The 1947 Chocolate Bar Strike
Youth Boycott spreads across Canada
In 1947, youth in Chemainus and Ladysmith, B.C. led the first ever children’s strike. It was a protest against the rising cost of chocolate. The price of a typical bar had ballooned suddenly from five cents to eight cents.
The kids had had enough, and demanded a boycott of chocolate bars until the price came down. Picket lines and parades were held by the children protesting.
No doubt the communities’ strong connection to the labour movement helped to drive the protest.
“We were more tuned into strikes, this being a resource extraction industry area with the mining and the forestry,” commented Parker Williams many decades later.
The Chocolate Bar Strike spread like hot syrup across Canada. Protests were held in Victoria, Prince George, Edmonton, Toronto and Fredericton.
“We think we are being robbed,” commented one of the girls from Chemainus.
Before long, some stores in Vancouver were reported to be cutting the price to six cents, taking a loss.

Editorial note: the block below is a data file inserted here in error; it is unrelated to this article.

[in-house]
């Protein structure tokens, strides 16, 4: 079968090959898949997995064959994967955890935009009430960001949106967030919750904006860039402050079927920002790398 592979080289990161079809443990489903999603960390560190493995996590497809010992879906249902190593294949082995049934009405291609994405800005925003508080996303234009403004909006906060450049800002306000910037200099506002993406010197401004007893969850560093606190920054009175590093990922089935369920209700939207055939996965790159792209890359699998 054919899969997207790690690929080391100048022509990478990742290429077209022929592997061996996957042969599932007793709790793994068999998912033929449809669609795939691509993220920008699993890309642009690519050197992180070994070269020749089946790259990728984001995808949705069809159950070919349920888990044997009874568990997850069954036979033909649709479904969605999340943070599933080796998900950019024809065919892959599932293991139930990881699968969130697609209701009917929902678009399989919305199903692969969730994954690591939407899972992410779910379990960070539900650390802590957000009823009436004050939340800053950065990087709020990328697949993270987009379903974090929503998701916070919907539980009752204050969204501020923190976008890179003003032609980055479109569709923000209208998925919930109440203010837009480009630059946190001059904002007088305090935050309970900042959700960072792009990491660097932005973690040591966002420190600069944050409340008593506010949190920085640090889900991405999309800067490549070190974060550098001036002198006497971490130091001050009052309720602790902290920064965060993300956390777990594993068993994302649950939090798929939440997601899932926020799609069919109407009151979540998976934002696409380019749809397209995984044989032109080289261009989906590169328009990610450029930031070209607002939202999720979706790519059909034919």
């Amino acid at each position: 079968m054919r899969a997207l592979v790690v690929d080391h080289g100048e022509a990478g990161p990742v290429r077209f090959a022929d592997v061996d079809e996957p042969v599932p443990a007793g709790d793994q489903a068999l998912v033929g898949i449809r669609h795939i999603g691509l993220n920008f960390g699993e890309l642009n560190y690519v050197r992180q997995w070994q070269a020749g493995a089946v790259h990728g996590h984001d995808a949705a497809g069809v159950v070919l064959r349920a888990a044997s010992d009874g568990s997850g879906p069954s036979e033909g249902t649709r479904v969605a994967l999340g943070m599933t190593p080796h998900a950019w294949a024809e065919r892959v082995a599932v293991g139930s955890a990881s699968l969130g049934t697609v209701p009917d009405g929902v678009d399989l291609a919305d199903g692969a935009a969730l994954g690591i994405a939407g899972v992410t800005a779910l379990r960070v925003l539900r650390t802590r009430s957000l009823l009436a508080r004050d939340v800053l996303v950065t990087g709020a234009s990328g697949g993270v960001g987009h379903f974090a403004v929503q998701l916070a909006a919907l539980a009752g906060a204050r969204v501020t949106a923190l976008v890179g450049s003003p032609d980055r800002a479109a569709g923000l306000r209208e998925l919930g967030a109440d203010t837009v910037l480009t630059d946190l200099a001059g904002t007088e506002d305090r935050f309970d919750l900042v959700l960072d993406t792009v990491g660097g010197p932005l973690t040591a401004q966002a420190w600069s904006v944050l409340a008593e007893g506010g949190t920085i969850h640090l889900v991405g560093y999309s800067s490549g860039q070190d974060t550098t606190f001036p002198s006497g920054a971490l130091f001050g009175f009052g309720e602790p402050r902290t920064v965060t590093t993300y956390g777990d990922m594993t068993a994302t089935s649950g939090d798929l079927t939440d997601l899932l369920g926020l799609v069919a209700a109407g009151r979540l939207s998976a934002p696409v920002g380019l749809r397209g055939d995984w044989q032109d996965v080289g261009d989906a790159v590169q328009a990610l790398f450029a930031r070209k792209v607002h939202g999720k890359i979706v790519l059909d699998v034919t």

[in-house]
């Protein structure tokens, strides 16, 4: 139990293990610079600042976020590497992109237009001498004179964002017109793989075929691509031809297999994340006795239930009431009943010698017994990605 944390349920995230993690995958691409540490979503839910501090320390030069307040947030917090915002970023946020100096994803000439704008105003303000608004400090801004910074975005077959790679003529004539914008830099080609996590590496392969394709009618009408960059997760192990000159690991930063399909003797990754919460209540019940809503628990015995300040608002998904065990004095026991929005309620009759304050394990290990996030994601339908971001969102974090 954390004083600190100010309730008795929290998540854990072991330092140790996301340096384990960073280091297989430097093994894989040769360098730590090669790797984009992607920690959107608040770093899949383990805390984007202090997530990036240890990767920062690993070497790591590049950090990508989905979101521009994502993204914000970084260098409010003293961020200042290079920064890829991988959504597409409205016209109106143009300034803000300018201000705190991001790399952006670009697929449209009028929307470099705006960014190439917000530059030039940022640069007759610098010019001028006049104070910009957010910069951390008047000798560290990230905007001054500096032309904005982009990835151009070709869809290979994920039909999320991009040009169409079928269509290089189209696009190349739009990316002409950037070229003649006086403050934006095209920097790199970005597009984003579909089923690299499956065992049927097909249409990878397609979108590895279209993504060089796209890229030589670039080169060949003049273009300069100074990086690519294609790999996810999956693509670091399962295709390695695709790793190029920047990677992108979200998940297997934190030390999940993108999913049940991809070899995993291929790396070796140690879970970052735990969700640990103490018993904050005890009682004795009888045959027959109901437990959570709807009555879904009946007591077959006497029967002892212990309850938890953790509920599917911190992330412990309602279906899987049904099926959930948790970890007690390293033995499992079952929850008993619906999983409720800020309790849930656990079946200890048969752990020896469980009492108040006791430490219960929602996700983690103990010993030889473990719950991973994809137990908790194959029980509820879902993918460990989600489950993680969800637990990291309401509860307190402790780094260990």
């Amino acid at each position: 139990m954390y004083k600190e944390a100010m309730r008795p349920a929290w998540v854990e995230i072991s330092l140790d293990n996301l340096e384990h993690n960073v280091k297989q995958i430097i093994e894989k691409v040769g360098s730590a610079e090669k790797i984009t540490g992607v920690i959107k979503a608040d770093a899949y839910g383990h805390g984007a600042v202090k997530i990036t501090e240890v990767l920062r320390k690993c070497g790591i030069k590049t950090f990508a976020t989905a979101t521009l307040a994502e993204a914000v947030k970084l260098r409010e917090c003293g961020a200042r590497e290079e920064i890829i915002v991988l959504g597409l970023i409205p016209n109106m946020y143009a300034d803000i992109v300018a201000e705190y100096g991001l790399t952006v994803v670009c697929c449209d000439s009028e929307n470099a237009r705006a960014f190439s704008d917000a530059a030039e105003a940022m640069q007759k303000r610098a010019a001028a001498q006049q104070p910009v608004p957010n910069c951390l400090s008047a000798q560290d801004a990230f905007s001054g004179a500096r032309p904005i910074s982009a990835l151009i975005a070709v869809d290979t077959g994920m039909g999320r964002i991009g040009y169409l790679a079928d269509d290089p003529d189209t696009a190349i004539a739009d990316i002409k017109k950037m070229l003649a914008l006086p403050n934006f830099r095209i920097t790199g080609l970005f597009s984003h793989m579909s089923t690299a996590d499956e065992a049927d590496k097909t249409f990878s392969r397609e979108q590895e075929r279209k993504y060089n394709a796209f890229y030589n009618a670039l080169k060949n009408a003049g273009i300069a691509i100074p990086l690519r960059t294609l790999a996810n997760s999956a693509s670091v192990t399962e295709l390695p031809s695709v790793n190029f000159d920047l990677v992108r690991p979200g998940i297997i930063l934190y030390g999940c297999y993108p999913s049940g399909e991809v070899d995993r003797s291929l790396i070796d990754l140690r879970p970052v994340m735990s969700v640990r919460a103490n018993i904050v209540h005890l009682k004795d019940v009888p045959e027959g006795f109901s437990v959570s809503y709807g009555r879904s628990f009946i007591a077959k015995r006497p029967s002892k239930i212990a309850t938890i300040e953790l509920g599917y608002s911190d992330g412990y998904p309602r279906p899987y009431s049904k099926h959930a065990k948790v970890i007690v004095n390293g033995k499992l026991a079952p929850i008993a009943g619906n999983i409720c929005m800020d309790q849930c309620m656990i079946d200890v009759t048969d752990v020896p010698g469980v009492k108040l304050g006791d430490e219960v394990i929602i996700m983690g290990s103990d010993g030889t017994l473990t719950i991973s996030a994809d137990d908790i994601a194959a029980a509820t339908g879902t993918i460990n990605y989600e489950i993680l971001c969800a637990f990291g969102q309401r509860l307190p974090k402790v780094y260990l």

“We’ll lose money, but it will give the kids a break,” Peter Turner, manager of the Veterans’ Centre in Vancouver told the Vancouver Sun.
Newspapers red-baited the participants and their parents. “
The indignant students parading with their placards demanding a 5 cent candy bar have become another instrument in the Communist grand strategy of the creation of chaos,” blared The Toronto Evening Telegram.
The strike fizzled, as did efforts that followed to hold one-week buyers’ strikes against butter, jam and children’s clothing.
“We did what we thought was necessary,” reminisced Williams. “We didn’t win. We lost. Still, I think we were satisfied that we were able to express something that we thought wasn’t right.”
“Chocolate Bar Strike”, BC’s Knowledge Network: 150 Stories that Shape British Columbia, E4.
“Chocolate Strike”, Canada’s History Magazine